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Thursday, May 27, 2010

Relocation in retirement takes careful financial, logistical planning

Employee Benefit News

By Wayne Hanson, SPHR, CEPF

May 24, 2010

For employers that offer retirement planning advice, an important topic for advisers to raise with employees is the possibility of relocating after they retire.

A recent Del Webb survey shows that 42% of today's 50-year-olds plan to relocate, compared to 36% of 50-year-olds in 1996. Further, about 50% of those considering relocation plan to move to a different state, while 25% plan to move to a different city within the same state.

Employees need to concretely plan - not just carelessly ponder - for a relocation following retirement, and shouldn't pack the moving van without considering a number of key factors, including the cost of living and health care.

A 2009 Fidelity Investments survey of 502 married couples found that only 38% report making decisions about their retirement finances together. Moreover, many couples don't agree on such basics as what type of lifestyle they expect to have in retirement.

Different retirement phases

Future retirees also must understand that their retirement needs may differ from one phase of retirement to another. At first, many retirees will be eager to travel, pursue hobbies or volunteer without restriction. In a recent article at CNNMoney.com, this was called the "go-go stage," …

However, retirees inevitably move from the "go-go stage" to the "slow-go stage" - still on the go, but not as often, the site reported.

The third stage, the "no-go stage," is the point at which physical/mental limitations prevent retirees from sustaining the active pace of the previous stages.

The different stages of retirement will impact where a retiree spends their money and how much they spend. Keeping the different stages of retirement in mind will be beneficial to current employees in retirement planning, whether the focus is finances, lifestyle or where to live.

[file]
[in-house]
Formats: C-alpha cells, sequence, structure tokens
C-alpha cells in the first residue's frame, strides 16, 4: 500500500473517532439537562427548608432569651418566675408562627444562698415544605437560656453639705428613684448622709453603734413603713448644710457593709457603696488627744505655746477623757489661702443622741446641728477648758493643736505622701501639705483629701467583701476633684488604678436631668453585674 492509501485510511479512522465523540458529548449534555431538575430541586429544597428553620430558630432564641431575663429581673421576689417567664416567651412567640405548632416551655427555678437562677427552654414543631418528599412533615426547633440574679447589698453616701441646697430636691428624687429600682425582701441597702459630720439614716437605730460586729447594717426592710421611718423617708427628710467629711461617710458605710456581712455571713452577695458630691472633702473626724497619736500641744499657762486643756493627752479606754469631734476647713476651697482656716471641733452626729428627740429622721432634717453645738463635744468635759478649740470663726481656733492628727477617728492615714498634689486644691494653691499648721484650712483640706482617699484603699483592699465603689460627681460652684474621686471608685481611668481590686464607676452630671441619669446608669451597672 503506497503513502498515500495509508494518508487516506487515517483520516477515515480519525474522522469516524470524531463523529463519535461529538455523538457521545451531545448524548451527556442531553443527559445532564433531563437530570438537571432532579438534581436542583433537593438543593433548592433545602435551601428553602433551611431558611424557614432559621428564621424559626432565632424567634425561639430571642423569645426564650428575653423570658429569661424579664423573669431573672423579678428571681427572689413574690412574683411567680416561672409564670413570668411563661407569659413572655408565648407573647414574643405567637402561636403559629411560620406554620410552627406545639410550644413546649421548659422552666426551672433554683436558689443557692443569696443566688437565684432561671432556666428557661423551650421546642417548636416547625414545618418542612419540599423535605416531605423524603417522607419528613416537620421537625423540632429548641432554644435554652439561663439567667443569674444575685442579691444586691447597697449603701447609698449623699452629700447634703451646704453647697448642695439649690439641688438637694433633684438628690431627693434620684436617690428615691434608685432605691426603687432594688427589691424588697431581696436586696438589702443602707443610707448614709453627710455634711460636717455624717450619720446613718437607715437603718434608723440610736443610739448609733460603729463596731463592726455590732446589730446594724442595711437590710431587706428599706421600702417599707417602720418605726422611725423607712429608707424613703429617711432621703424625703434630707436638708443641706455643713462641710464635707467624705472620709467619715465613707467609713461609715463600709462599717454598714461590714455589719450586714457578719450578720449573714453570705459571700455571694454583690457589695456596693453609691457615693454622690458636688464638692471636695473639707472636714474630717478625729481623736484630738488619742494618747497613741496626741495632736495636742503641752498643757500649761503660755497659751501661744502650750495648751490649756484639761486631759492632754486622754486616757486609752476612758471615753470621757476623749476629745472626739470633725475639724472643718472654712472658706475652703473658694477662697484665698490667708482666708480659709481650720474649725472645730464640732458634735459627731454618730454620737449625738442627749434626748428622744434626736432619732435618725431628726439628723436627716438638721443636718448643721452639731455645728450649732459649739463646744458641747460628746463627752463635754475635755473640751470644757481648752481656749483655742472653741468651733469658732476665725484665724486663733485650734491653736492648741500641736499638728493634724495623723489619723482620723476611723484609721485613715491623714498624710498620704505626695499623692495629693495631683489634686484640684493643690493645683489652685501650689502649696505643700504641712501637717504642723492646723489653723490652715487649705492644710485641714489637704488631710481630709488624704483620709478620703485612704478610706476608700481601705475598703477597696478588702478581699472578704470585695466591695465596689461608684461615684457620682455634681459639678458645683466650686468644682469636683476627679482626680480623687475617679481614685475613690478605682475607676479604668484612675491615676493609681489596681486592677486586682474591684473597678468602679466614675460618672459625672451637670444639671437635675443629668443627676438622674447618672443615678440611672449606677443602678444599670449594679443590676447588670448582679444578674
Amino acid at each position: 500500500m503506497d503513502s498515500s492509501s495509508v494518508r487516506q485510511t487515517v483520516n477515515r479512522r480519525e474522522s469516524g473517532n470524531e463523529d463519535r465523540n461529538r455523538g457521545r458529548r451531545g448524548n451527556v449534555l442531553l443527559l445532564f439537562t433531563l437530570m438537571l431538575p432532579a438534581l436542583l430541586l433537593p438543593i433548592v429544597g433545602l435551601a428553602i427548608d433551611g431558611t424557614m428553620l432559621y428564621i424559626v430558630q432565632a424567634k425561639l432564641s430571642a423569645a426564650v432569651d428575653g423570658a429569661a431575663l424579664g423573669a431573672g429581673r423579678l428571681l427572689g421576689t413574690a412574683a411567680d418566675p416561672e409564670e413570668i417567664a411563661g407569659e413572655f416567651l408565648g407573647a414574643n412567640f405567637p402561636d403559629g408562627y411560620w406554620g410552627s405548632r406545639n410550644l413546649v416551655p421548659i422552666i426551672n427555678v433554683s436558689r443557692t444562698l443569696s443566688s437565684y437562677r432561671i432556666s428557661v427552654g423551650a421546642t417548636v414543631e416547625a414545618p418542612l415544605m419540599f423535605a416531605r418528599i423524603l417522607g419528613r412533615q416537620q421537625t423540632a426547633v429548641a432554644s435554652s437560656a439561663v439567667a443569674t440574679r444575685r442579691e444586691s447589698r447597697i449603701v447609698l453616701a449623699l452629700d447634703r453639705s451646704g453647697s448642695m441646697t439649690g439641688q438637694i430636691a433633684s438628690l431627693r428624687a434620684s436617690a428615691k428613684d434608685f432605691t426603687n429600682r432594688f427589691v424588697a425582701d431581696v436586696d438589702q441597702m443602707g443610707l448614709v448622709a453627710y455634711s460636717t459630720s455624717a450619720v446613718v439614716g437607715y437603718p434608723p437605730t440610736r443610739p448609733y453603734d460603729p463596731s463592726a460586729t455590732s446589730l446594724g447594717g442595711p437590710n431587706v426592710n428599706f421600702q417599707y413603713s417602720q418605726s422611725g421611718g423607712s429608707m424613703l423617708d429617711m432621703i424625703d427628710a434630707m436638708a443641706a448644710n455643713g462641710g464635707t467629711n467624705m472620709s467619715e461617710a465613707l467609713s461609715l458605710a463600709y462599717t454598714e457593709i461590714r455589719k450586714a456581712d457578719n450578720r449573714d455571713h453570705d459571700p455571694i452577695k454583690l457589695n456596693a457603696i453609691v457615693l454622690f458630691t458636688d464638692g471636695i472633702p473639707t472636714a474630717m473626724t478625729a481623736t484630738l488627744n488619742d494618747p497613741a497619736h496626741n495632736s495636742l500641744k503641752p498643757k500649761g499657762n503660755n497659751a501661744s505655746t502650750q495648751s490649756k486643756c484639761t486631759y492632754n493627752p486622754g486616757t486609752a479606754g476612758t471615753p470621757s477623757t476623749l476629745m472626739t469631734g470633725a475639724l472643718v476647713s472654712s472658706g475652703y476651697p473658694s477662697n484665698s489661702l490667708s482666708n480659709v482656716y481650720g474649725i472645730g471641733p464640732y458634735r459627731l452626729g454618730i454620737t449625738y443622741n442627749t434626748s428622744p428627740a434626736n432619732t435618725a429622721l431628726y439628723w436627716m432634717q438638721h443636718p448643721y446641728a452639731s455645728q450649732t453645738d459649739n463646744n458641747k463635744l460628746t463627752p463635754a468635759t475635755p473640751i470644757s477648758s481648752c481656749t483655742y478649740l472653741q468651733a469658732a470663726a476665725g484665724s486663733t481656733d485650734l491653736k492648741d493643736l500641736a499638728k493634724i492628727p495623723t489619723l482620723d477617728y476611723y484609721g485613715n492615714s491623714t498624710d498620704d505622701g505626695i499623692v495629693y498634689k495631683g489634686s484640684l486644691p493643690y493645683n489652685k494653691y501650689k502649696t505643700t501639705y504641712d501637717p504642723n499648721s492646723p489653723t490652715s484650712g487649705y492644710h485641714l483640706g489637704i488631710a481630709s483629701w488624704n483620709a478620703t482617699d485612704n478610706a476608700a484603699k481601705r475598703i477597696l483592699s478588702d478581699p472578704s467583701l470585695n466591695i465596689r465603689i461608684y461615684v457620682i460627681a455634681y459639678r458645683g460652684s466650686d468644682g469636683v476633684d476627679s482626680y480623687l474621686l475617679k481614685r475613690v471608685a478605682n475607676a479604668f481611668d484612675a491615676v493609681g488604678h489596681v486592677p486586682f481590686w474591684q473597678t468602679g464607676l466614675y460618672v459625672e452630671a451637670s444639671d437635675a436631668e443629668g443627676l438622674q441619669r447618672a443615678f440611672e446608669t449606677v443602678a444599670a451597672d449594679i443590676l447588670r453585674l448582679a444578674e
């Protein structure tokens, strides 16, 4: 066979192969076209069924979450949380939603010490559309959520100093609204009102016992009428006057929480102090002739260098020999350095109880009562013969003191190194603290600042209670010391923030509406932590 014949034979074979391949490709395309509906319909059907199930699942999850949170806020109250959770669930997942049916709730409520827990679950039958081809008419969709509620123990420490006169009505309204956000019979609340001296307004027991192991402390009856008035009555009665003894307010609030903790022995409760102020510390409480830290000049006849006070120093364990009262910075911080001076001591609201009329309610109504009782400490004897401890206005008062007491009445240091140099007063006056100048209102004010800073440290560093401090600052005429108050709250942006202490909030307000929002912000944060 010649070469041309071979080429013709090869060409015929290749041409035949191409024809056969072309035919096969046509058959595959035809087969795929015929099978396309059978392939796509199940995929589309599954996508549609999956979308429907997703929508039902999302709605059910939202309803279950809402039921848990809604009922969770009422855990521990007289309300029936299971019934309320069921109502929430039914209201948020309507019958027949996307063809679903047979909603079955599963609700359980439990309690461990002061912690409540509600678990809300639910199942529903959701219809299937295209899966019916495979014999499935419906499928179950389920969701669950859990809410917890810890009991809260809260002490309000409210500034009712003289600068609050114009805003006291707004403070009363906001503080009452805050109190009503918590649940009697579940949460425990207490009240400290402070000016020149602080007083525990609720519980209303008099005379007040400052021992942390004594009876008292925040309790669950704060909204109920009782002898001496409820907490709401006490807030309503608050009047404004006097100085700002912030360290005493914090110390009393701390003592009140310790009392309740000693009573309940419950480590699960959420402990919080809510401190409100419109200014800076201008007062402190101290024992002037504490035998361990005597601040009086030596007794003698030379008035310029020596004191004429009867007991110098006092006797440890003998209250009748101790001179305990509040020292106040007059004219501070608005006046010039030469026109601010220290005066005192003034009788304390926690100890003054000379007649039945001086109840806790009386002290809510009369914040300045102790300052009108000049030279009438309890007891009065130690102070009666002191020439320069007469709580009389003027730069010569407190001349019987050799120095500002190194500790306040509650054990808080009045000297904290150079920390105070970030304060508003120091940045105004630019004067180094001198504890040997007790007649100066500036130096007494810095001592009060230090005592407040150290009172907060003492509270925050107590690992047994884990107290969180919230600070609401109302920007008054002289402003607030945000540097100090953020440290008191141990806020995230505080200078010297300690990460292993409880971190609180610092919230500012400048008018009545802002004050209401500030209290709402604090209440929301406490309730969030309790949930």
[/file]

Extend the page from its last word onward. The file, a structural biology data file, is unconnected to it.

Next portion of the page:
Outside of the obvious considerations such as cost of living and health care, there are many other important considerations, including family. The serious health condition of a family member may be reason not to relocate or at least to postpone a scheduled relocation.

Social supports

One of the biggest fears with relocating is not being able to develop friendships in a new place. …

Other important considerations for employees nearing retirement who are considering relocation include:

* Can you afford the occasional trip back to your old hometown for significant events such as family reunions, funerals, weddings or the birth of grandchildren?

* If you need part-time work while in retirement, what are the employment prospects in your new city?

* Does the increased probability of natural disasters, such as hurricanes or earthquakes, in the new location cause concern? Have you actually experienced the off-season weather?

* Are amenities such as grocery stores, shopping areas, airports and public transportation convenient in the new location?

* Have you looked at your tax strategy? …

* What are the crime statistics in the new location?

* Have you spent ample time in the new location to ensure it really is a good fit? …

* What is the economic, employment, social-service, and health care spending climate?

Just as marriage should not be entered into lightly, neither should relocation occur without a thorough analysis of all important factors. …


Contributing Editor Wayne Hanson, SPHR, CEPF, is an HR consultant with a special interest in financial literacy. He has provided support to the private sector in a number of different capacities.